The first third of Tall, Dark and Gruesome reveals Lee’s childhood and life before he became an actor. Born in 1922 to a British general and an Italian countess, the future Sir Christopher should have lived a life of privilege that many even today could never dream of. Instead, he found himself thrust at a young age into a situation all too common in the 21st century. Shortly after his 4th birthday, his father left his mother, leaving the young Lee only with the “actual physical memory of a tall burly man cheerfully and busily sawing logs on a wintry day of woodsmoke in a country garden” (Lee, pg. 15). Being a countess, his mother was able to find assistance raising him, but his aristocratic background did little to shield him from further misfortune, finding himself bullied by his peers on account of his Italian heritage when he went to school. "They only called me 'wop' and 'dago' with extra gusto, and jeered at my pedantic comment that I couldn't be both. I learned early on that the one truly international quality among people of all races is xenophobia," (Lee, pg. 20) he mused in hindsight. This is to say nothing of the harsh punishments inflicted on Lee and his classmates, as seen when he recounts one time in which he and a schoolmate endeavored to return to their school for chapel early only for his bicycle-chain to break, forcing him to walk the rest of the way. Unsurprisingly he and his friend were late, and concluding they were not in the wrong, decided to explain to their teacher why they didn't make it to chapel, even going as far as to produce the broken chain as evidence of their claim. Their teacher kindly listened to their explanation, then took them to his study, bent them over the sofa in his study, and beat them with a bamboo stick.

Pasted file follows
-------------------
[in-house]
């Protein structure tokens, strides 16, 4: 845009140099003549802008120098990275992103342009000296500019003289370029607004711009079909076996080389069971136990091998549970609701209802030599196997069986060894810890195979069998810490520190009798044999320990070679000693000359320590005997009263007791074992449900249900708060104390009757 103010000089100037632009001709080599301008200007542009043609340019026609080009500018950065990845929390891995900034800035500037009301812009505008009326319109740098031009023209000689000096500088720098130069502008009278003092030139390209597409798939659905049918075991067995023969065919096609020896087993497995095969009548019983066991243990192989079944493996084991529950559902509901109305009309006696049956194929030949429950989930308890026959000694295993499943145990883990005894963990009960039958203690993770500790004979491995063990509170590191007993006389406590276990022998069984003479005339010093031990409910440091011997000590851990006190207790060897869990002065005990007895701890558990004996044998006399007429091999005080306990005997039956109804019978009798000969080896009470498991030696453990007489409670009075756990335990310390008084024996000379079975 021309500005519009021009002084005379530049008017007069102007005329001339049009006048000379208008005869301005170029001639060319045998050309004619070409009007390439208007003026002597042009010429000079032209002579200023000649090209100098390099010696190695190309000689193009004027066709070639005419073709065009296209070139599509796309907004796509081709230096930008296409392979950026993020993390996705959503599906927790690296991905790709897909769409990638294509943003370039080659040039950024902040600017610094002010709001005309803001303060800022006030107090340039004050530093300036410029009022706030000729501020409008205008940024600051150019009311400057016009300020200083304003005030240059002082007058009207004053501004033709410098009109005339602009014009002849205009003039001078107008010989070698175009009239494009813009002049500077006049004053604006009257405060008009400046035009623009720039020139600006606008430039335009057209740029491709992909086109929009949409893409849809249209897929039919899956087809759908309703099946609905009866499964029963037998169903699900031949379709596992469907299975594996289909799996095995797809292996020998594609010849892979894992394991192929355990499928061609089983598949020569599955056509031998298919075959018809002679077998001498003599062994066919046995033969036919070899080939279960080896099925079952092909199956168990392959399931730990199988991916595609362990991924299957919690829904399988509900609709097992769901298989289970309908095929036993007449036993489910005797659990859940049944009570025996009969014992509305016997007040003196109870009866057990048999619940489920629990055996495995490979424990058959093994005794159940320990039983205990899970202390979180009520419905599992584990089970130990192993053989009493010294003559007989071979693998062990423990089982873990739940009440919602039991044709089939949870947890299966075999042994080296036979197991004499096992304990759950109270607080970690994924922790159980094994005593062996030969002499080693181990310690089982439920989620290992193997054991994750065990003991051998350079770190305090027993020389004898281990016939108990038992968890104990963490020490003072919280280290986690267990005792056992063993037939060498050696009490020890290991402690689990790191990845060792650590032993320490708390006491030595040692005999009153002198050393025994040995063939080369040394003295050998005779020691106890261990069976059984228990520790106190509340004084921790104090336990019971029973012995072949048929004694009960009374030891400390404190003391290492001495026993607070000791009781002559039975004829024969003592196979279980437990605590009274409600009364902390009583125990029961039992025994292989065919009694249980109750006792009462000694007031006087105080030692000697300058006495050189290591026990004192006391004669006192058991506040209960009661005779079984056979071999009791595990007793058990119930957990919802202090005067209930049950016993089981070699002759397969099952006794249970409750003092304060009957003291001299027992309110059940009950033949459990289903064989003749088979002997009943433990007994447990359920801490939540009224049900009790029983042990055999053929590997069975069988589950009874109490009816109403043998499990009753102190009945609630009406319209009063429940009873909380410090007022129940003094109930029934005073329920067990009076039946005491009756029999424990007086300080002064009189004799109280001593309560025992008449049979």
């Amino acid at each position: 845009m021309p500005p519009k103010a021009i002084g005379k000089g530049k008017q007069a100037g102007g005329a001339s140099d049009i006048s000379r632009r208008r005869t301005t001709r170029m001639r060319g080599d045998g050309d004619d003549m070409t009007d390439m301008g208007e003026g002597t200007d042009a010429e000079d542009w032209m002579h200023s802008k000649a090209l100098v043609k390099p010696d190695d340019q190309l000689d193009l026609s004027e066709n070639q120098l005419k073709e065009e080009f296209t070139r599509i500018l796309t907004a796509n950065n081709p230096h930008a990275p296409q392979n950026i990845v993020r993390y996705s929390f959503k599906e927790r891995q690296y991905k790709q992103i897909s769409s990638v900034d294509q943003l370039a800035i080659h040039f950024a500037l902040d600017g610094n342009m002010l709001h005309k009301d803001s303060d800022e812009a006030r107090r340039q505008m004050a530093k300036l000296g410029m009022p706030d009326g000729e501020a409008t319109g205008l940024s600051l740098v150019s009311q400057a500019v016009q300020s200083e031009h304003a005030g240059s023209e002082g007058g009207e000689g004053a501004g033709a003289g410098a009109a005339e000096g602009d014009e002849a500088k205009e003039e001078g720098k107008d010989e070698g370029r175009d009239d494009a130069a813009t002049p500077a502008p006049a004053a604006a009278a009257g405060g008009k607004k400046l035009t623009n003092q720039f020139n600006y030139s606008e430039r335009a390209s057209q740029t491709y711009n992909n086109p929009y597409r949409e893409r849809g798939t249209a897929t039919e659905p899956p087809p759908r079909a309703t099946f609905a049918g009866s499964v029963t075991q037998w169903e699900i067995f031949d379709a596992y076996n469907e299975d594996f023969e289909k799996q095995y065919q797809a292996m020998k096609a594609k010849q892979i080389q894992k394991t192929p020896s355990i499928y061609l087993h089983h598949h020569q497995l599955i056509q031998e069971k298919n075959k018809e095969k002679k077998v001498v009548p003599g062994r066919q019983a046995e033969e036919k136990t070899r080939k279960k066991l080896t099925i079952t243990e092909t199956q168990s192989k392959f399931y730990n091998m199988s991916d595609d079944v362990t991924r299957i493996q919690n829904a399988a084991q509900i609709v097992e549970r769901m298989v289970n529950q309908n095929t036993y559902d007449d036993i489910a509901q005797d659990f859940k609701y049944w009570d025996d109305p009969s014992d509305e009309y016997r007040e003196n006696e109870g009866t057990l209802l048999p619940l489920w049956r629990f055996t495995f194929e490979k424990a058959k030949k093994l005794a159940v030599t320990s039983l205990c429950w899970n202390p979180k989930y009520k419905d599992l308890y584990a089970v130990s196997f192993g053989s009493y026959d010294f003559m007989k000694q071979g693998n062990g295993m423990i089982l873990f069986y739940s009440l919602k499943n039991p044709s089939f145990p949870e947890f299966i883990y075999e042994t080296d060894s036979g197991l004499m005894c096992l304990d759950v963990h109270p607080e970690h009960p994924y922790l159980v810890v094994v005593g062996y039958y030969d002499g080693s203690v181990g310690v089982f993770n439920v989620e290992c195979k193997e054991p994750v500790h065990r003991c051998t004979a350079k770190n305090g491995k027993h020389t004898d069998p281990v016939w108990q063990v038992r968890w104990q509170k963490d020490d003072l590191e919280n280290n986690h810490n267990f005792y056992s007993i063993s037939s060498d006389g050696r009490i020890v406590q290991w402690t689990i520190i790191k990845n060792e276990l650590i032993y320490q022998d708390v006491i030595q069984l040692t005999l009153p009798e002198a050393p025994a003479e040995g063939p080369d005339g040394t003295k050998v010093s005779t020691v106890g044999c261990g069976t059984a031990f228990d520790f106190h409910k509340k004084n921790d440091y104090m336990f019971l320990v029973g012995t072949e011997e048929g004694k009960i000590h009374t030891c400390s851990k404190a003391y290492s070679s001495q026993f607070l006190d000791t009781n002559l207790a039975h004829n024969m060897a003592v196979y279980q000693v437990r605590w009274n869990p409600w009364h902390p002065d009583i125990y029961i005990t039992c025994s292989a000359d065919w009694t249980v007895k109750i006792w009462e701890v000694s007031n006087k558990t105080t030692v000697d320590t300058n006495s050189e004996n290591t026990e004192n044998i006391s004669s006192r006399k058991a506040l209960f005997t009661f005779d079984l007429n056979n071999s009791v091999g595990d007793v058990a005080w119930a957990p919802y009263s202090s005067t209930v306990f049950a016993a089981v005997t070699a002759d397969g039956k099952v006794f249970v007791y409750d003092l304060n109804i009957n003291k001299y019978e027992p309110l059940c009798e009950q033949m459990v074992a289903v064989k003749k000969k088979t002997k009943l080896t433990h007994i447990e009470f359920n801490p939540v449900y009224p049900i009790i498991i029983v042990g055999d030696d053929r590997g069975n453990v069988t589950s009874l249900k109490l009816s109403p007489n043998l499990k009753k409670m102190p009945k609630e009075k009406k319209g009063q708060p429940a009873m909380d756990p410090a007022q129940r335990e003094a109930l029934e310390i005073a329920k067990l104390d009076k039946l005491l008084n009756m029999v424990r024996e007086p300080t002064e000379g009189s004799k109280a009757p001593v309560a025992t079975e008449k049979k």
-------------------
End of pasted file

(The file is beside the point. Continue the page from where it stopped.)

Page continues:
Nor did Lee's troubles end after he completed primary education, for the Second World War broke out while the recently-graduated Lee was staying in France, forcing him to return to London before the advancing Germans reached Paris. Although he, along with thousands of Britons, still faced the prospect of Axis ordinance falling upon their heads at any minute, Lee was more heavily hit by the sudden death of his father. Sitting at a civil defense switchboard when his mother told him the news, he was overwhelmed, writing, "The cords and slots of the switchboard swam together in a meaningless tangle before my eyes. I disconnected the whole works and ran into the lavatory to burst into tears," (Lee, pg. 73). After the funeral, Lee enlisted in the Royal Air Force and before he knew it, he was on a ship bound for South Africa. Upon completing his training in the neighboring colony of Rhodesia, he saw action in North Africa and Italy, at one point narrowly avoiding German bombs by plunging beneath a small vehicle, only for the blast to catch him in the rear. "It was like being hit with a shotgun from thirty yards," (Lee, pg. 94) he claims.